The Facts About Deep Vein Thrombosis
When most people think about taking care of their health, they think of working to prevent diseases and ailments. But sometimes, the most frightening and worrisome conditions can strike without any sign – and you might not even know just how much your health is in danger. Deep vein thrombosis is one of those conditions.
Deep vein thrombosis (DVT) is a medical condition that’s surprisingly common. There are 300,000 new cases of DVT each year in America. And when DVT happens, it can lead to serious, perhaps even deadly, problems and complications.
If you’re wondering if you might be at risk for DVT, you need to know how this health concern can begin. Here are the facts about deep vein thrombosis.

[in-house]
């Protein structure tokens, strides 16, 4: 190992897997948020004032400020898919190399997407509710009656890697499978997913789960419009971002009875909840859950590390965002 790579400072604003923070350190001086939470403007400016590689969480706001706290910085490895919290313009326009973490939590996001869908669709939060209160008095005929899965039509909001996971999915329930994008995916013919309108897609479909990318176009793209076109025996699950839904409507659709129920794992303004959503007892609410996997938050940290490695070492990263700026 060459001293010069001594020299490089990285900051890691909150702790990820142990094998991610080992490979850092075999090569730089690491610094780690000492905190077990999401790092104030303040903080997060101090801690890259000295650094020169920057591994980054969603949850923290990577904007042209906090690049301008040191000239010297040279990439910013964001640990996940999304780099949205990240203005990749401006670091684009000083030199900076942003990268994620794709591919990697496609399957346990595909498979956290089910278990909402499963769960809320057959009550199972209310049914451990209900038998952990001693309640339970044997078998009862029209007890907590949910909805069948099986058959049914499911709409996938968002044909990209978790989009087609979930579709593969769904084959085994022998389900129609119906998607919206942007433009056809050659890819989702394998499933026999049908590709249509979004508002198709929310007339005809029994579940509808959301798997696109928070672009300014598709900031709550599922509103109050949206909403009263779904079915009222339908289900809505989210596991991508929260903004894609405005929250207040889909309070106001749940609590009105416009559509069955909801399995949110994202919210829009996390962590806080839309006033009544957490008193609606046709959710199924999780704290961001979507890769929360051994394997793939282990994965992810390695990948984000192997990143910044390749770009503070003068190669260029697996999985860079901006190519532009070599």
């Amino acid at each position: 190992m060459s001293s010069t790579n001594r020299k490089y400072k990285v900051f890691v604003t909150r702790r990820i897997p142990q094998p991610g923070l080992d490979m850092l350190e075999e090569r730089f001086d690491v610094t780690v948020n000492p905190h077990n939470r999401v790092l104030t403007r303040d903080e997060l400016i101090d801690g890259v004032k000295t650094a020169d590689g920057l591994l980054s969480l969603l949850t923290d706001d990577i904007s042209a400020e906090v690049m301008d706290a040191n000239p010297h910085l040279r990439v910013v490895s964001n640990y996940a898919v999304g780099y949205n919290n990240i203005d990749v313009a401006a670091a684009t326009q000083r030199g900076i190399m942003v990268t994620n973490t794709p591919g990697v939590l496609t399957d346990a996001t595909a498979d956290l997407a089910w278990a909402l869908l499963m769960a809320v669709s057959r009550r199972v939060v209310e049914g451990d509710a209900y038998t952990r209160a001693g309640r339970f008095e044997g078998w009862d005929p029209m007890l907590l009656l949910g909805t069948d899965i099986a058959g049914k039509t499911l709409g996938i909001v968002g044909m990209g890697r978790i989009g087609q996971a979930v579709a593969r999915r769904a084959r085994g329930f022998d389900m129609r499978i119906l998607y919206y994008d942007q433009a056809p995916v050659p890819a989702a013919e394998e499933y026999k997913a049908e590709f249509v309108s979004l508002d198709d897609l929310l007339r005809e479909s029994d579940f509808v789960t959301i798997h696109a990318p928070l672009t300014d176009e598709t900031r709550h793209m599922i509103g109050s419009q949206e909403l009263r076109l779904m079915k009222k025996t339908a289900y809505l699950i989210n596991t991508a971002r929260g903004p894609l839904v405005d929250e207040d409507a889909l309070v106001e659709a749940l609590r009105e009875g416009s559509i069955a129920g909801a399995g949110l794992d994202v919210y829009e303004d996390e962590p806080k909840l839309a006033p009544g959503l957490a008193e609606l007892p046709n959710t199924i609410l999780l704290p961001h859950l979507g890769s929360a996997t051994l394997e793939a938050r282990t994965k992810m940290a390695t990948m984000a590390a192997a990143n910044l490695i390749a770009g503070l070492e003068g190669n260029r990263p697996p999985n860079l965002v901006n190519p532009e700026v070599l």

What is Deep Vein Thrombosis?
Deep vein thrombosis is essentially a blood clot. When a blood clot forms in one of the body’s deep veins, it’s considered DVT. These blood clots typically form in the legs, but they can form anywhere in the body. One or more can form at a time.
The danger of DVT is the blood clot’s potential to move throughout the body. Should a DVT blood clot break free within the veins, it can move through the bloodstream and potentially become lodged somewhere. And that could block blood flow to important organs.
DVT commonly develops in people who are already experiencing other medical conditions that affect the veins or blood flow. However, it can also happen if you aren’t moving for long periods of time, such as when you’re confined to bed or seated on an airplane.
Are You At Risk for DVT?
The best way to assess your risk for developing DVT is to see if you have any of the risk factors associated with the condition. Certain factors, some of which can be changed and some that may be avoidable, can make you more likely to develop a DVT blood clot.
The following can all increase your odds of DVT:
- Being age 40 or older.
- Sitting for long periods of time.
- Being on bed rest.
- Vein injuries or trauma.
- A history of smoking.